An Ontario man who encouraged people on Twitter to protest against a Progressive Conservative politician at his parents’ home over the holidays, says that he was shocked when a police officer showed up at his door over the weekend.

Rob Gill, a former candidate for city council in St. Catharines, Ont., tells CTVNews.ca that he was awakened by a Niagara Regional Police officer early on Saturday morning. He says the officer told him that police had received a complaint from Niagara West MPP Sam Oosterhoff.

The officer said that, although Gill had done nothing wrong, he “wanted to make sure that I knew where the line was on what could be posted online or not,” according to Gill.

The tweet police referenced said: “This Christmas, let’s protest @samoosterhoff and his bigot, misogynistic and homophobic personality & upbringing. Let’s protest at his parents (sic) home.” It also gave Oosterhoff’s parents' phone number and their street address in Beamsville, Ont.

Gill says that he posted the tweet after seeing a photo of Oosterhoff at an event with an anti-LGBT preacher, and that his missive was a “call to protest.” He says that he included Oosterhoff’s parents’ address because he believes the 21-year-old MPP still lives at home.

Gill says that, although police were polite, he fears that politicians are attempting to use cops as “henchmen” to censor the free speech of citizens.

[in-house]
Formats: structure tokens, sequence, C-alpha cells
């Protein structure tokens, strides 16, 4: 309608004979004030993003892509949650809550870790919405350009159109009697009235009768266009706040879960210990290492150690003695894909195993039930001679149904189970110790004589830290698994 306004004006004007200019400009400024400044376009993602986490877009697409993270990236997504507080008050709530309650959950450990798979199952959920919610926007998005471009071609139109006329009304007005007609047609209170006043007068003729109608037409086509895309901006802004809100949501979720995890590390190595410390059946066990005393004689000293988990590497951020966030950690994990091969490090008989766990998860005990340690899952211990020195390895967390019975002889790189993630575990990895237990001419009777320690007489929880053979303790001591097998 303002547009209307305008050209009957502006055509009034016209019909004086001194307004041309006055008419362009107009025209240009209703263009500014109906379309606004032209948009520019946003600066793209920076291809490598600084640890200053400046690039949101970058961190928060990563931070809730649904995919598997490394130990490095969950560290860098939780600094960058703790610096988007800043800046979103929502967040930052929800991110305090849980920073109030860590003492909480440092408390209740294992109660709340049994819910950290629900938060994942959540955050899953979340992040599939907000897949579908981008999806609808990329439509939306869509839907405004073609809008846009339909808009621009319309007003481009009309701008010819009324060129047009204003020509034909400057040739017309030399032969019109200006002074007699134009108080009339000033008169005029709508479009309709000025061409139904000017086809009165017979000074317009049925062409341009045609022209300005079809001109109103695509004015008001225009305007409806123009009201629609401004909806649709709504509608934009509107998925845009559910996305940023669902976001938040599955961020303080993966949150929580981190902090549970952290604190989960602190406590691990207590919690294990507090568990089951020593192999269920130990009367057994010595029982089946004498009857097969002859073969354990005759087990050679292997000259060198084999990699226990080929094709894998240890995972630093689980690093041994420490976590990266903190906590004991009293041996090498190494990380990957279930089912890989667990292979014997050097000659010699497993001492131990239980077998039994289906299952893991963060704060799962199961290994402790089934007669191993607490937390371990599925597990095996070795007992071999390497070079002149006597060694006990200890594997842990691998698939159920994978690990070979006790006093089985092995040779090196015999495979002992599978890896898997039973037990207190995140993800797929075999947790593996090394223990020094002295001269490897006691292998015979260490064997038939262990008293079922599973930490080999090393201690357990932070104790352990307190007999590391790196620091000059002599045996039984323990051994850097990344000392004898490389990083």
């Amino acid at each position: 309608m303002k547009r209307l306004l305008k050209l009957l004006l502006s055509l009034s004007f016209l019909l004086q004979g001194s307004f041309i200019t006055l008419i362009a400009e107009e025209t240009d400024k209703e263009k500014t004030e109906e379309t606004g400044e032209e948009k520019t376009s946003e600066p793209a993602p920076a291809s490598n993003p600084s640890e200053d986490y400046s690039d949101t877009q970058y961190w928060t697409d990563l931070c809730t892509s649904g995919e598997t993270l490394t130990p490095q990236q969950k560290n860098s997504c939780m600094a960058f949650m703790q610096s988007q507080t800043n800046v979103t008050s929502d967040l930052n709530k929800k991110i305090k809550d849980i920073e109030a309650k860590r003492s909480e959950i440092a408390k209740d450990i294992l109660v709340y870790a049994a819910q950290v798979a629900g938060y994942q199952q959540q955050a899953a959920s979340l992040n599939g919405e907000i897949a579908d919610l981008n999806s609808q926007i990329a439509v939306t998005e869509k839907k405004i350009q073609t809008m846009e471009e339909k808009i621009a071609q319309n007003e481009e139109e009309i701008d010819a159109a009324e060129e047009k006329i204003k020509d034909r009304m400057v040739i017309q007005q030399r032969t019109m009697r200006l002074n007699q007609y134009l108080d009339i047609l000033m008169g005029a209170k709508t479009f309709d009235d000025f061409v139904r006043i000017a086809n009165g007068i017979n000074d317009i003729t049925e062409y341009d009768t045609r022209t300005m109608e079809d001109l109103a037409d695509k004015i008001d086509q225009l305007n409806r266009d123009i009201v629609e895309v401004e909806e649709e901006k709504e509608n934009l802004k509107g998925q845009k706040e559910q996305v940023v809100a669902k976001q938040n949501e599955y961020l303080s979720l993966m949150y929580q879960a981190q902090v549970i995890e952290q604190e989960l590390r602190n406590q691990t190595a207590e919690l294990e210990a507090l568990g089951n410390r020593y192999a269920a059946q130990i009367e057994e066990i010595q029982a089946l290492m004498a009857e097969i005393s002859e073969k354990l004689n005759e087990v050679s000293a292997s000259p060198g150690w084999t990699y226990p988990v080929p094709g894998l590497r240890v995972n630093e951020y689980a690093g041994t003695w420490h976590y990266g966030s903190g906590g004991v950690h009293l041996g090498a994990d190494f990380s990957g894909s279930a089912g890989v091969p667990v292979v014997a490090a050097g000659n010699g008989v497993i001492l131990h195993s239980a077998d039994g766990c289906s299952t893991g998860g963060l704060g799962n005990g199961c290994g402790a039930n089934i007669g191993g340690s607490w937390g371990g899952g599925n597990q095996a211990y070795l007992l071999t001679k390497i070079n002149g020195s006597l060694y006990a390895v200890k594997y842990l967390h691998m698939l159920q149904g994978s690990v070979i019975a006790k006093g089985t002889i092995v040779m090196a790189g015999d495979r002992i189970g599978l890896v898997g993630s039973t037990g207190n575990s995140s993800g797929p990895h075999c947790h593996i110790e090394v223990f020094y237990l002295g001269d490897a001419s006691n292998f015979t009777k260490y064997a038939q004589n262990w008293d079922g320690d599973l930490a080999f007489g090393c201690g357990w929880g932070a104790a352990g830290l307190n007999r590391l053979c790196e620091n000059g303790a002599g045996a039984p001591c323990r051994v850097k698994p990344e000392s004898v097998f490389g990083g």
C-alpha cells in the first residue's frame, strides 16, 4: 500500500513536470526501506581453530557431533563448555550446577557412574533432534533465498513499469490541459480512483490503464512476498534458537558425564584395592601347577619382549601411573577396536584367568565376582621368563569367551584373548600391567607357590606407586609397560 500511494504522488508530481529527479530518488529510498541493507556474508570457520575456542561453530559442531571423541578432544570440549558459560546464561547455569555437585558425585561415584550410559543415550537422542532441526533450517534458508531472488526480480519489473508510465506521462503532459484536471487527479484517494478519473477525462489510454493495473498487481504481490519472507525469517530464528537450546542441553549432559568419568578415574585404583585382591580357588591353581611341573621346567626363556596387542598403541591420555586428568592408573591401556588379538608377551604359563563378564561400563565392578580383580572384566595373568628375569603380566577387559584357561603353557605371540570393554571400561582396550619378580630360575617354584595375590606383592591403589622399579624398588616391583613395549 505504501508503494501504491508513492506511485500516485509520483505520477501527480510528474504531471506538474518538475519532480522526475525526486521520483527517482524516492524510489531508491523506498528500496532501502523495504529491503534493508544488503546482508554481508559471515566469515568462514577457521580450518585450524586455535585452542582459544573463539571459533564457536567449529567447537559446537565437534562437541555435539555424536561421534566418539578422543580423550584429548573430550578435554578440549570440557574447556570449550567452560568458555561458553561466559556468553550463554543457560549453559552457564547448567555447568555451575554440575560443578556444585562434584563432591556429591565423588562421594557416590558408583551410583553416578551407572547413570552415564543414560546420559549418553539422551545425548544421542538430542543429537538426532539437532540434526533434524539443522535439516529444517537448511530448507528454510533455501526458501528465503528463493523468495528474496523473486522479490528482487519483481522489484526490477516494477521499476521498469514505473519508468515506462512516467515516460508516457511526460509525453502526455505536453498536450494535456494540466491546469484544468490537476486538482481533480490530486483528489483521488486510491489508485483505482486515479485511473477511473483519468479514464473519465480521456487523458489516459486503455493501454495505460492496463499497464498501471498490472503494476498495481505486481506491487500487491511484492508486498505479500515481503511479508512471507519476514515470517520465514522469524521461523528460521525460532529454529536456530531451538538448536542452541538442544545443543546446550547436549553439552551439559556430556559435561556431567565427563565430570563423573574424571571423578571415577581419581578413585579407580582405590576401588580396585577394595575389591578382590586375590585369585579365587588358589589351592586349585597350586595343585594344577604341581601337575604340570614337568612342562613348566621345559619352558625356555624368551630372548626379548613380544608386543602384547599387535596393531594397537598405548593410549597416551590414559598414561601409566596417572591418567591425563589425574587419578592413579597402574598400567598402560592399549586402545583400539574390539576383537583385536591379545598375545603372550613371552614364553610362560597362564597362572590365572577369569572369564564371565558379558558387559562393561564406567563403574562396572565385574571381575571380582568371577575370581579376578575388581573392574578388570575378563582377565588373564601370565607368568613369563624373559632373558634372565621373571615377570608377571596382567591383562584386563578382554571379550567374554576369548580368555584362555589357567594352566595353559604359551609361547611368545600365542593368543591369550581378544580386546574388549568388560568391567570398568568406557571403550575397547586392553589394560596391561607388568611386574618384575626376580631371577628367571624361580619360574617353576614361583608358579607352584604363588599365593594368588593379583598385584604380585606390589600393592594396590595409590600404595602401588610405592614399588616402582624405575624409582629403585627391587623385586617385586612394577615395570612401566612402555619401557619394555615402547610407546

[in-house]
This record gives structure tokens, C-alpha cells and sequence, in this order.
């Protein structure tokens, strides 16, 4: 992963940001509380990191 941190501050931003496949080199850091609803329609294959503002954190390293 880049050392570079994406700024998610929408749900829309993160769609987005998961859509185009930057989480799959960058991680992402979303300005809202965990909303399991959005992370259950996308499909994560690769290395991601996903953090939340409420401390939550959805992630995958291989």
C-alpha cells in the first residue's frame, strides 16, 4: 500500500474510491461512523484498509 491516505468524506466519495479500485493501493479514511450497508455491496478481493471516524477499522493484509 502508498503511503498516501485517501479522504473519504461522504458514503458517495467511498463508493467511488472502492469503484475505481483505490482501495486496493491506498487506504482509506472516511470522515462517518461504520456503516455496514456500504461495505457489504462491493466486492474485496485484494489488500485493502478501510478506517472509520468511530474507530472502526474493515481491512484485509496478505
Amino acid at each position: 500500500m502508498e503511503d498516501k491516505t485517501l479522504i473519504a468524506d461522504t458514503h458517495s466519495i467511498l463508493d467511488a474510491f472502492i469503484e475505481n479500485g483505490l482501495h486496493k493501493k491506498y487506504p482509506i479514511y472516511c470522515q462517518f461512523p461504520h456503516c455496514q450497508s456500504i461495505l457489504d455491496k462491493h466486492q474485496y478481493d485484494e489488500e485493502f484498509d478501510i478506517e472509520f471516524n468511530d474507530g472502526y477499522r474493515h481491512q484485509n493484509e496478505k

“Most other people, if cops showed up at their door based on something they posted online even if nothing is wrong, they’d be a little scared, a little intimidated,” Gill said.

“I have a bit of a thicker skin,” he added. “I’m not afraid to call a spade a spade.”

Oosterhoff said in a statement to CTVNews.ca that he appreciates feedback from all constituents and that he values free speech.

“In this case however, an individual posted my parents’ home address and phone number on Twitter and using disparaging language, encouraged the public to protest them,” he wrote.

“Fearing for my family’s safety I contacted the police,” he added. “The police followed their own protocol and I am very grateful for their dedication to our community,” Oosterhoff went on.

A Niagara Regional Police spokesperson said in an emailed statement that they received a complaint of “potential harassment” on Friday.

“Of concern was personal information in the form of a home address being shared on social media,” the statement reads.

“Officers attempted to speak with the author of the social media posts via telephone, but were unsuccessful,” the statement continues.

“On Saturday December 29, 2018 officers on routine patrol in the City of St. Catharines attended a residence to speak with the author and caution them regarding sharing personal information on social media which could be perceived as harassing,” the statement adds.

No charges were laid, according to police.

Gill says that, “to be polite,” he deleted the tweet in question before police showed up at his house and that he now wishes he could resurrect it.

“I don’t regret posting it at all,” he said. “If I had a screenshot of it, I’d post it again.”